Arab-Israeli Lawmakers Seek EU Support to Block Israel’s ‘Racist’ Policies
Parliamentarians from the Joint List lobby EU officials in Brussels
A delegation of Israeli parliamentarians from The Joint List (an alliance of Arab political parties) visited the European Union headquarters in Brussels “to address Israeli violations against the Arab minority in Israel.” The mission included lawmakers Yousef Jabareen, Aida Touma-Sliman, Masud Ganaim and Jamal Zahalka.
Speaking to The Media Line, Touma-Sliman related that a series of steps were agreed to with some EU countries and that meetings took place with the EU Human Rights representative and other officials. She contended that the visit was meant “to highlight the dangers of racist legislation in the Knesset [the Israeli parliament],” especially “the Jewish nation-state bill [which would further legally enshrine Judaism as the country’s official religion], the escalation of racist policies and the demolition of Arab homes in the Negev in southern Israel.”
According to Touma-Sliman, “Israel is preparing for an apartheid state.” She noted that under the provisions of Article II of the EU-Israel Association Agreement, the Israeli government is obligated to respect the human rights of all its citizens including the Arab minority, which makes up 20 percent of the population.
“We reported the Israeli violations against Arabs to EU parliaments,” she continued, “and urged them to demand that the terms of the EU-Israel agreement be implemented or abandoned.”
MK Jabareen told The Media Line that the EU meetings were very fruitful and that “we have presented the dangerous escalation in Israeli policies and the racist legislation in the Knesset.” He further conveyed that EU officials showed support for their demands, which includes a willingness to “take the practical step of discussing our issues with the Israelis in order to realize the rights of Arabs as a national minority.”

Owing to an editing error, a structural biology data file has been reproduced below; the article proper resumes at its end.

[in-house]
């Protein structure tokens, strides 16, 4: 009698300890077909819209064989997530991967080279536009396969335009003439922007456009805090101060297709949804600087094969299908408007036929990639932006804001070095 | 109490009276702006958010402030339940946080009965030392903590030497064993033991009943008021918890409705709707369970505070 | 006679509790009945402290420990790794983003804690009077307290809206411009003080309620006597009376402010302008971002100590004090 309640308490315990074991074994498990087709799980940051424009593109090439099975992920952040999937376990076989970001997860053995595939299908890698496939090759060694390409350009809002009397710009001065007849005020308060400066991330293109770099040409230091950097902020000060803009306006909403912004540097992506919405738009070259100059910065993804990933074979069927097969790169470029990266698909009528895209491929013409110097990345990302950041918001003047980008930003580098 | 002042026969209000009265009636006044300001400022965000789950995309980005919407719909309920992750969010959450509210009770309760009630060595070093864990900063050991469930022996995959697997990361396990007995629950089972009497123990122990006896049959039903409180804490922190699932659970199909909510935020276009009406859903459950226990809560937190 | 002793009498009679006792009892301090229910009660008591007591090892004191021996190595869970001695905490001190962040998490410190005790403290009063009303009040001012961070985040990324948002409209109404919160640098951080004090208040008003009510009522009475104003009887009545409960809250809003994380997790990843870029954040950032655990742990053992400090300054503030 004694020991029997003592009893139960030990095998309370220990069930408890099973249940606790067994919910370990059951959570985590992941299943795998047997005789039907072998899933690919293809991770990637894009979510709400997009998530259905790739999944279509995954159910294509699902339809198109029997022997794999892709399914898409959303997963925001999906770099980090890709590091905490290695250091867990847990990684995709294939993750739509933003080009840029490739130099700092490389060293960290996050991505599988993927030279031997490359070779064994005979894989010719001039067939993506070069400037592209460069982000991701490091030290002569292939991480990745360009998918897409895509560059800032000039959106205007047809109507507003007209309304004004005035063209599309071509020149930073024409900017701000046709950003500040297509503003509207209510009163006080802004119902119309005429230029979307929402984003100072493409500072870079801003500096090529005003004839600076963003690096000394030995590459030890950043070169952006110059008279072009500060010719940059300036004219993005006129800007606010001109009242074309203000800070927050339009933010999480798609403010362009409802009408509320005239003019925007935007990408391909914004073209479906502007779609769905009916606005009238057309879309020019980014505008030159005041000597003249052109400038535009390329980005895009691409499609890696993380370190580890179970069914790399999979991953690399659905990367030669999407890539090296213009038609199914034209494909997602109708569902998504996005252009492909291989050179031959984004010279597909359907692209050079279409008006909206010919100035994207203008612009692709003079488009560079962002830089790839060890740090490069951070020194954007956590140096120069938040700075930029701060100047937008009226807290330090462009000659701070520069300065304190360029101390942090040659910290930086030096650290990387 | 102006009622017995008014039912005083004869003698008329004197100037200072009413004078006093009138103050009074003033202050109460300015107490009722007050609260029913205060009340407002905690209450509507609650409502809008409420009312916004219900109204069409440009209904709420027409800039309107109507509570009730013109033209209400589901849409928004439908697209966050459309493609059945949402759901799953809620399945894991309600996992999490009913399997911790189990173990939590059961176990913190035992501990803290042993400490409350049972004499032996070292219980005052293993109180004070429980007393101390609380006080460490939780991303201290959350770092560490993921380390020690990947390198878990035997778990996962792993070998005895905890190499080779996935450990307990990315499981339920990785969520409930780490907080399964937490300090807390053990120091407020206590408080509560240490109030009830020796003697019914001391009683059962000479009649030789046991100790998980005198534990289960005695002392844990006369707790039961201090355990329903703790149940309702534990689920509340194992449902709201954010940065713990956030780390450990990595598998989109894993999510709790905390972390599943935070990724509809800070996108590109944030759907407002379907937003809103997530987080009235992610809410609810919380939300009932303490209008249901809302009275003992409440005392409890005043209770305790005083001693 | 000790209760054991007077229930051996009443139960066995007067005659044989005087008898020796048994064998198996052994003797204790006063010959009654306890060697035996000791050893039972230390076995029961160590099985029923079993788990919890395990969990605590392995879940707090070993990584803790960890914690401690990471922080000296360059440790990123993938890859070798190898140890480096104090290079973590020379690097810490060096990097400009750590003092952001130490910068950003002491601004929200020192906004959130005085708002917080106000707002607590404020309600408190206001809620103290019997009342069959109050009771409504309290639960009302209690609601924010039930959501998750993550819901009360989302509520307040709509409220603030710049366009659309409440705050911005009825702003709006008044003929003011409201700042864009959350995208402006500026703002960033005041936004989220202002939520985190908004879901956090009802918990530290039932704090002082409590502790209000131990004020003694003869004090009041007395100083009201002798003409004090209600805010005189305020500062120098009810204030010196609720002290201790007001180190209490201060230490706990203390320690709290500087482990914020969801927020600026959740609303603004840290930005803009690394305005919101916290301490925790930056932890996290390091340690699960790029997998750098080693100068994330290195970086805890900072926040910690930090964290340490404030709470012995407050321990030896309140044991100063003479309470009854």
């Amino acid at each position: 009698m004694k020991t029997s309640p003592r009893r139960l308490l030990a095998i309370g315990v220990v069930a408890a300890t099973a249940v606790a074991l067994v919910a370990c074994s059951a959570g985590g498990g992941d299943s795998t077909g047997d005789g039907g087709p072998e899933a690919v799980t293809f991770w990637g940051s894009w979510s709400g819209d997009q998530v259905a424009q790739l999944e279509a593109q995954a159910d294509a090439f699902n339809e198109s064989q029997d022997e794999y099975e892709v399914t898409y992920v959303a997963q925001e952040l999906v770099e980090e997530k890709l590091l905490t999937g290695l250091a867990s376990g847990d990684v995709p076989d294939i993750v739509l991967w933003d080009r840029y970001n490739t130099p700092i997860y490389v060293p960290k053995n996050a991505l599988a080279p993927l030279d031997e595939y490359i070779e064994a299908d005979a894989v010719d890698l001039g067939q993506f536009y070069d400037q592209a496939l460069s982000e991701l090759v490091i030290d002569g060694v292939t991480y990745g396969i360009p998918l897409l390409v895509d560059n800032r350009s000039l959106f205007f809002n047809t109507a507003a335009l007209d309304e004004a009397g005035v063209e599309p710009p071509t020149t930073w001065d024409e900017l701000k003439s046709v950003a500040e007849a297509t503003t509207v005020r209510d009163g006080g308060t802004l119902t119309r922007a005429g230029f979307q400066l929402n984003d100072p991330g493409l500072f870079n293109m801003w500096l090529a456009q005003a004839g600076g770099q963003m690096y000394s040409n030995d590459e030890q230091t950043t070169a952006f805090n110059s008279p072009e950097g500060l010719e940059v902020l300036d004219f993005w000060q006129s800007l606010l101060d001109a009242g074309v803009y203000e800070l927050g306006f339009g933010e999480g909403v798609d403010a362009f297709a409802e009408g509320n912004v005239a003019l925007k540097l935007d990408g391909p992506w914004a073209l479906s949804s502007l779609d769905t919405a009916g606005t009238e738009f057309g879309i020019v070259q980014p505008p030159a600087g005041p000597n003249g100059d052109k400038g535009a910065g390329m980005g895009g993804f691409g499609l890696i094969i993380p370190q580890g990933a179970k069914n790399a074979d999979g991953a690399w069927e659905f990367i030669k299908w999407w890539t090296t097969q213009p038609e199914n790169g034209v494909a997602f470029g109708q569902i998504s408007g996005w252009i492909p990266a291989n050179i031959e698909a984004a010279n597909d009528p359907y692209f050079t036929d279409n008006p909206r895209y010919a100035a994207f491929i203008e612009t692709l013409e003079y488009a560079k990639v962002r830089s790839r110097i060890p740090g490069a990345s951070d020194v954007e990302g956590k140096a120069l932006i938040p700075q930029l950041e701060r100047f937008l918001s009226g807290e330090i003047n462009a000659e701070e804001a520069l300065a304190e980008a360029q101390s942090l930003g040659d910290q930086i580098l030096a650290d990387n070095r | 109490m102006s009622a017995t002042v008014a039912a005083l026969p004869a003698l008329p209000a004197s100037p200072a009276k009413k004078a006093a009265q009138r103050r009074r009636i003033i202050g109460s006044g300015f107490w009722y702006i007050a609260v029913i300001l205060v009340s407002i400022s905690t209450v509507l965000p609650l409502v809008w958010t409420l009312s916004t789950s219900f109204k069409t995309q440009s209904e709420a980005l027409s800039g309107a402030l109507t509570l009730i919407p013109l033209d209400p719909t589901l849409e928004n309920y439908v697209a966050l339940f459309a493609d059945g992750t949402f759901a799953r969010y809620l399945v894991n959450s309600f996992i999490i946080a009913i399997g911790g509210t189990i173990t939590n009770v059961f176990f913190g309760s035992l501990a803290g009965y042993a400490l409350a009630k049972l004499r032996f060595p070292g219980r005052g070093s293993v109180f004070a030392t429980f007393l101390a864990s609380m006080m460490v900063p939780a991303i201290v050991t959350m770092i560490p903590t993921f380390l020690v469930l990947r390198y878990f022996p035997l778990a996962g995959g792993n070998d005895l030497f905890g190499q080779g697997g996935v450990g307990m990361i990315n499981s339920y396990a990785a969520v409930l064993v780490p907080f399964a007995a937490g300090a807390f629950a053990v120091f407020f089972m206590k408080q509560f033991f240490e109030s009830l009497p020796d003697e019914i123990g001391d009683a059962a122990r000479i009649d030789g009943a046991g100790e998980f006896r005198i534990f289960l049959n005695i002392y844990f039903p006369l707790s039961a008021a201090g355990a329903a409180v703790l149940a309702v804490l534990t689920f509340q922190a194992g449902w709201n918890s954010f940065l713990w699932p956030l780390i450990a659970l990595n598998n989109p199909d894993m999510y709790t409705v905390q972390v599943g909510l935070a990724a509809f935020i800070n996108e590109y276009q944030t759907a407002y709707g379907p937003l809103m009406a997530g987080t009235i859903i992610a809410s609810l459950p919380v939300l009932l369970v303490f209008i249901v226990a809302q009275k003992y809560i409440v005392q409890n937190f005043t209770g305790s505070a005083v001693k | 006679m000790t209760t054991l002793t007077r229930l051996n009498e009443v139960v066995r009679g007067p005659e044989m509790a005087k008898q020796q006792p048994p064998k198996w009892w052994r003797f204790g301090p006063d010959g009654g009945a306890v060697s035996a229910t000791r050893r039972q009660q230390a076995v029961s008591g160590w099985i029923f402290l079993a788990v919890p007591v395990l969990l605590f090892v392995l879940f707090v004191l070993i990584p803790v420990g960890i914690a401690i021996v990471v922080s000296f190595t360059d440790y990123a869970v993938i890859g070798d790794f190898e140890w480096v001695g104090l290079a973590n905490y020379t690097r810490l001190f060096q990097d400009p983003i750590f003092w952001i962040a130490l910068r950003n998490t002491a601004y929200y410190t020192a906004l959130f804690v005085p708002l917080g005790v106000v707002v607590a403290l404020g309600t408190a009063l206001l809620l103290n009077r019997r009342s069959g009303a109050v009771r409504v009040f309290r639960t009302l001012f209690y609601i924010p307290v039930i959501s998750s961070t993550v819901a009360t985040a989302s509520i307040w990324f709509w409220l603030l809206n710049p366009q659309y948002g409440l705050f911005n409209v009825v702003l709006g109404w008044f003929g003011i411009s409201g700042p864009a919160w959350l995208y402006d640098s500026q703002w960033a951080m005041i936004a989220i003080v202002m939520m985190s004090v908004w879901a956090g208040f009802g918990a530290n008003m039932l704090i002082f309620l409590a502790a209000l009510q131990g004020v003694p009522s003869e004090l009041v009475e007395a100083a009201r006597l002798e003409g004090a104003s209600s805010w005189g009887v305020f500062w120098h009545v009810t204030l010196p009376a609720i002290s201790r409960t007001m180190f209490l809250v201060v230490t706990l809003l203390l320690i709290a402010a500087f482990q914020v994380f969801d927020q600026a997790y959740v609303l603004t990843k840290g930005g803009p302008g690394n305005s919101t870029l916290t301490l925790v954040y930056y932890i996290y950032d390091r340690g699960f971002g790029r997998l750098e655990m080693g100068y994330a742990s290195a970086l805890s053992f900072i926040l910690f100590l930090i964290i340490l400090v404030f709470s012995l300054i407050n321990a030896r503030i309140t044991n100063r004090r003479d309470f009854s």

According to Adalah, the Legal Center for Arab Minority Rights in Israel, thousands of Arab Bedouin citizens live in 35 “unrecognized” villages, most of which predate the establishment of Israel in 1948. The organization maintains that Israel considers the villages and the inhabitants “trespassers on state land” and thus denies them access to state benefits.
Orit Borreda, a spokesperson for lawmaker Sharren Haskel—a member of Israeli Prime Minister Binyamin Netanyahu’s ruling Likud party—asserted to The Media Line that Israel is the only democratic state in the Middle East and therefore “no country treats its minorities [as well].
“We have Arabs as supreme court judges,” she continued, before noting that it would never be possible for a Jew to occupy a similar position in Iran, for example. Borreda added that while members of the Joint List should be allowed to speak their mind, “they are unlikely to accomplish anything.
“We also have delegations that travel [to the EU] and they tell the true story,” she concluded.
The Joint List, which is the third largest body in the Knesset, recently sparked a political storm when its chairman, Ayman Odeh, called Palestinian Authority President Mahmoud Abbas and Hamas leader Ismail Haniyeh to congratulate them on the unity deal signed between the former rivals. Odeh told both leaders that Arabs in Israel support Palestinian reconciliation and expressed hope that the move would lead to an end of the Israeli military occupation.
In response, Israeli Defense Minister Avigdor Liberman slammed Odeh, describing him as “a senior representative of terrorist organizations in the Israeli Knesset.”